O.K. Let’s try those headlines again. Say I rewrite them like this: “How to Lose Baby Weight and Join the Secret Sisterhood of Skinny Moms.” or “Special Diet Pill Lets New Mothers Bounce Back and Reclaim Their Figures!”
See the difference? These headlines give the reader a reason to keep reading because they contain an implied benefit (finding out how to lose weight after having a baby). One caveat: this step only works when you actually deliver on the promise you set up in your headline. If you tell someone you’ll show them how to lose weight, offer them a solution in the context of your product or service.
Step Two: If You Can, Make Your Headline “Newsworthy”
Here’s another way to make your headlines stand out from the crowd. If you can use the novelty angle in your headline when introducing your product or service, you can amp up your prospect’s curiosity. This increases the chances people will read beyond your headline and dive into the body of your copy. And if it goes according to plan, they’ll want to flip open their wallets by the time they’re through.
Remember: everyone out there is looking for the next new thing. The magic pill that offers shortcuts, less elbow grease, and guaranteed results. Most people are bored. They’re naturally drawn to what’s new, even if it’s just a “new spin” on an old way of thinking.
Let’s go back to my diet pill. Remember our “amateur” headlines? They were: “New Mothers… Delight!” and “The Secret Sisterhood of Skinny Moms.”
I can make them suck less just by tossing a little novelty into the mix. So, headlines like “At Last… A Reason for New Mothers to Delight!” and “The Secret Sisterhood of Skinny Moms: Now Accepting Applications” beat the pants off the old ones. A new mom who comes across these headlines would wonder what the fuss is about. And when she wonders strongly enough, she keeps reading…
This is easy to implement. All it takes are simple words like “finally,” “at last,” “new,” and “cutting edge.”
One more thing (this is important). You can combine Step 1 and Step for even better results! Here are a few headlines to give you an idea what I mean: “Finally… A New Way to Lose Baby Weight and Join the Secret Sisterhood of Skinny Moms!” or “A Revolutionary New Diet Pill Lets Moms Bounce Back and Reclaim Their Figures!”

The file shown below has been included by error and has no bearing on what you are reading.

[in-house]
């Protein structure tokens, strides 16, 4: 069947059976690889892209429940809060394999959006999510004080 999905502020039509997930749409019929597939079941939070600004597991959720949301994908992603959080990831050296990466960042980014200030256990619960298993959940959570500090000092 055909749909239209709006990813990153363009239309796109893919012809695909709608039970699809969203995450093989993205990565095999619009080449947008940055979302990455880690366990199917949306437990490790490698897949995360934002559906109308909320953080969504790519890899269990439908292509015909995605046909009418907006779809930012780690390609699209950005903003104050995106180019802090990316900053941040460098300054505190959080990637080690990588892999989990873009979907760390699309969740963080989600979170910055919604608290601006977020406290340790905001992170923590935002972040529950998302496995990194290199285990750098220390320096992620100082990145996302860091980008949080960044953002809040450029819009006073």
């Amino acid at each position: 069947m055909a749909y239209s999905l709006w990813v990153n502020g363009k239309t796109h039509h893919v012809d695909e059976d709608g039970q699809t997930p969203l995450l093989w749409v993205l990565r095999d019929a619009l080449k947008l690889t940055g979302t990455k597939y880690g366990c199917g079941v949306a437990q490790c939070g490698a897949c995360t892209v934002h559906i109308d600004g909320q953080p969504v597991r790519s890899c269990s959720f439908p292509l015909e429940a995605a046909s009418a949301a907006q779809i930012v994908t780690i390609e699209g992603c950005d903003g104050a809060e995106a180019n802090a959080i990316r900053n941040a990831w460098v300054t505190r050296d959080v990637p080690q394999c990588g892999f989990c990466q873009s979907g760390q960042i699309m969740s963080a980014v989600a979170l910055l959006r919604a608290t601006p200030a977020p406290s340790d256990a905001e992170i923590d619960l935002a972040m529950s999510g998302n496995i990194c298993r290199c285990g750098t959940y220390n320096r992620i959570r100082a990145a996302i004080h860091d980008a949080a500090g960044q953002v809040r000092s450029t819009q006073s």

This doubles the reasons for a prospect to get through your material. If you can swing it (and you almost always can find a way your product adds a new “spin” on things), then you should.
Step Three: Use Your Headline to Arouse Your Reader’s Curiosity
And finally, the third (and least effective) “classic” technique is to pique people’s curiosity so much they just have to read on for the answer to the question your headline implants in their minds.
Next time you’re in the grocery store, take a look at the gossip rags near the checkout counter. Publications like Cosmopolitan and The National Enquirer are masters at toying with people’s curiosity. Their massive circulations – with readerships in the millions – are living, breathing proof that curiosity can be extremely powerful.
If you don’t abuse it. You see, the curiosity element is most effective if you can relate it to your product or service. For instance, one of the best performing sales letters of all time was a direct mail piece about an English language course. The headline was “Do You Make These Mistakes in English?”
People had to know… “Which mistakes is he talking about?” So they read. And they bought in droves because the product being sold helped them avoid those embarrassing mistakes in the future.
It’s easy to abuse the curiosity thing, though (which is why it’s rated third in effectiveness). A lot of copywriters do this. They slap on a curiosity-provoking headline that has nothing to do with what they’re selling. Take a look at the picture below. I think you’ll get my drift:
Using curiosity headlines like this is cheating. Your prospect might get into your body copy, but he or she will be less than thrilled when it has NOTHING to do with your headline. Swoop in and try to sell them, and you’ll leave a bad taste in their mouths and destroy any credibility you have left.
Curiosity is extremely powerful, and, in the words of Uncle Ben, “With great power comes great responsibility.”
That’s all for now. I’m off to watch a few episodes of The Fresh Prince…
P.S. Here’s an idea. Why don’t you leave me a comment with your own headline for the diet pill I used as my example in this post? Bonus points if you can combine all three appeals for massive damage. Ready? Go for it! Make John Caples (and me) proud!